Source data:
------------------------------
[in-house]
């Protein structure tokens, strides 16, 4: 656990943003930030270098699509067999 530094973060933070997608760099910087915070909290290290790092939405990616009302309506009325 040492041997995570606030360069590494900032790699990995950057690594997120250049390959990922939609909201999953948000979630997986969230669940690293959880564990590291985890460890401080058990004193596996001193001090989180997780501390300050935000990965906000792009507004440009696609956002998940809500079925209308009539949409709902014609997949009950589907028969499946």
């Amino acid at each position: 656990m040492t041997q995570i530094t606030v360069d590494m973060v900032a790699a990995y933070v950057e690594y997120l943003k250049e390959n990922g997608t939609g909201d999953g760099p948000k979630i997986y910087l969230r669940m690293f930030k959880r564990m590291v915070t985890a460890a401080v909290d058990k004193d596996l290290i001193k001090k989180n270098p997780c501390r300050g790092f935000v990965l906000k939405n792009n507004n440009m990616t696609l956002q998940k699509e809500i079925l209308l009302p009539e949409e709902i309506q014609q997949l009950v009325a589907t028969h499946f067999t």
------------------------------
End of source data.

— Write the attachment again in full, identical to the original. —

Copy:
[in-house]
């Protein structure tokens, strides 16, 4: 656990943003930030270098699509067999 530094973060933070997608760099910087915070909290290290790092939405990616009302309506009325 040492041997995570606030360069590494900032790699990995950057690594997120250049390959990922939609909201999953948000979630997986969230669940690293959880564990590291985890460890401080058990004193596996001193001090989180997780501390300050935000990965906000792009507004440009696609956002998940809500079925209308009539949409709902014609997949009950589907028969499946």
């Amino acid at each position: 656990m040492t041997q995570i530094t606030v360069d590494m973060v900032a790699a990995y933070v950057e690594y997120l943003k250049e390959n990922g997608t939609g909201d999953g760099p948000k979630i997986y910087l969230r669940m690293f930030k959880r564990m590291v915070t985890a460890a401080v909290d058990k004193d596996l290290i001193k001090k989180n270098p997780c501390r300050g790092f935000v990965l906000k939405n792009n507004n440009m990616t696609l956002q998940k699509e809500i079925l209308l009302p009539e949409e709902i309506q014609q997949l009950v009325a589907t028969h499946f067999t």